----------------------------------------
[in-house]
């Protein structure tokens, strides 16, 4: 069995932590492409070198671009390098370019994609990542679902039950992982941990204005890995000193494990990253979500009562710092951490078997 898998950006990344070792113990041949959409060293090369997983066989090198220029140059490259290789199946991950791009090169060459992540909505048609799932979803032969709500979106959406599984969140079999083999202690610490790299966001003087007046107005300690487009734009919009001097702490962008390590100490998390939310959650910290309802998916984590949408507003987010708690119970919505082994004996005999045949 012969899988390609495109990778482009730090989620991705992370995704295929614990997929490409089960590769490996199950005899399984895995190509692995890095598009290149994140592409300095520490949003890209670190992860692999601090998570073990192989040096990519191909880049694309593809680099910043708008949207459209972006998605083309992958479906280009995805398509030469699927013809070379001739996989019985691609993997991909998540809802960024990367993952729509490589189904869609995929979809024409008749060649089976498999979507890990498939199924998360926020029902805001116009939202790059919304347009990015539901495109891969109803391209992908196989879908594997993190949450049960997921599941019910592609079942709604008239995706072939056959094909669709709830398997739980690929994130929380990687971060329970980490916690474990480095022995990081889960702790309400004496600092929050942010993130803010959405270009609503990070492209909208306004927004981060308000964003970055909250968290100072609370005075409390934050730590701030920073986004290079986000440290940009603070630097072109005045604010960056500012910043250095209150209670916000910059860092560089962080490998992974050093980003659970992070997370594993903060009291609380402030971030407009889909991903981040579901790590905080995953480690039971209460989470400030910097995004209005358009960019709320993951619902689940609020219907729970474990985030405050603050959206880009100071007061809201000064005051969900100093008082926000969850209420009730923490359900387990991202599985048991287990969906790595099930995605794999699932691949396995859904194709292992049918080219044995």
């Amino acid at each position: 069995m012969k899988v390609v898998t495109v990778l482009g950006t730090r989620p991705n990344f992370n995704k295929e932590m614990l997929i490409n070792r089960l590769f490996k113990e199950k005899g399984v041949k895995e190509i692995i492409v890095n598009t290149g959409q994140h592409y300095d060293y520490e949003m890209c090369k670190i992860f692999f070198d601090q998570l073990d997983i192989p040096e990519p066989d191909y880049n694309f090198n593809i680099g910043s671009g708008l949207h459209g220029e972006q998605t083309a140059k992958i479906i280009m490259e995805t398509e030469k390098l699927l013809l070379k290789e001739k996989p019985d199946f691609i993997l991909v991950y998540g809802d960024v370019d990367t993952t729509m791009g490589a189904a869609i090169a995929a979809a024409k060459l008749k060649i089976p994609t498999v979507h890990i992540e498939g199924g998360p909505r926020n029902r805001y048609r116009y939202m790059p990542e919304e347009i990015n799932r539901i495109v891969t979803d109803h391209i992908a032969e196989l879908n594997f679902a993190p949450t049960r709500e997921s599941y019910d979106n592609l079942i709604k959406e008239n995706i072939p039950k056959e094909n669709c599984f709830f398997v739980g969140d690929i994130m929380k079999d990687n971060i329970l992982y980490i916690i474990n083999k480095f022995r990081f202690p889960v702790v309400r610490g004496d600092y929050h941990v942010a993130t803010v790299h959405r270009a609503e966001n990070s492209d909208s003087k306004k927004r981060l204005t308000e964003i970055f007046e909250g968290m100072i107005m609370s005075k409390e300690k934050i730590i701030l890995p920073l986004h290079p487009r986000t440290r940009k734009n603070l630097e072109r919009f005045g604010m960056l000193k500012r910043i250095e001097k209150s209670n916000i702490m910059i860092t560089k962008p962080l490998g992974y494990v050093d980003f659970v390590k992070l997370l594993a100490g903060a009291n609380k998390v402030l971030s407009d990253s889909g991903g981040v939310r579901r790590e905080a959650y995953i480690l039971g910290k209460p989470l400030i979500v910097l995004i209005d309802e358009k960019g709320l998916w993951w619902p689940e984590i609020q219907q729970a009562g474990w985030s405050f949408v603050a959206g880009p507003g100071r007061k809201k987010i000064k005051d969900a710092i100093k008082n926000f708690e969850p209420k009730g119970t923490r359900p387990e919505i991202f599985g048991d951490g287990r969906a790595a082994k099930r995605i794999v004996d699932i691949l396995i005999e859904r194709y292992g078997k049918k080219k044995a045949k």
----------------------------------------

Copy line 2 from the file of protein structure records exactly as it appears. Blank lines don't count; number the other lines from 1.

């Protein structure tokens, strides 16, 4: 069995932590492409070198671009390098370019994609990542679902039950992982941990204005890995000193494990990253979500009562710092951490078997 898998950006990344070792113990041949959409060293090369997983066989090198220029140059490259290789199946991950791009090169060459992540909505048609799932979803032969709500979106959406599984969140079999083999202690610490790299966001003087007046107005300690487009734009919009001097702490962008390590100490998390939310959650910290309802998916984590949408507003987010708690119970919505082994004996005999045949 012969899988390609495109990778482009730090989620991705992370995704295929614990997929490409089960590769490996199950005899399984895995190509692995890095598009290149994140592409300095520490949003890209670190992860692999601090998570073990192989040096990519191909880049694309593809680099910043708008949207459209972006998605083309992958479906280009995805398509030469699927013809070379001739996989019985691609993997991909998540809802960024990367993952729509490589189904869609995929979809024409008749060649089976498999979507890990498939199924998360926020029902805001116009939202790059919304347009990015539901495109891969109803391209992908196989879908594997993190949450049960997921599941019910592609079942709604008239995706072939056959094909669709709830398997739980690929994130929380990687971060329970980490916690474990480095022995990081889960702790309400004496600092929050942010993130803010959405270009609503990070492209909208306004927004981060308000964003970055909250968290100072609370005075409390934050730590701030920073986004290079986000440290940009603070630097072109005045604010960056500012910043250095209150209670916000910059860092560089962080490998992974050093980003659970992070997370594993903060009291609380402030971030407009889909991903981040579901790590905080995953480690039971209460989470400030910097995004209005358009960019709320993951619902689940609020219907729970474990985030405050603050959206880009100071007061809201000064005051969900100093008082926000969850209420009730923490359900387990991202599985048991287990969906790595099930995605794999699932691949396995859904194709292992049918080219044995």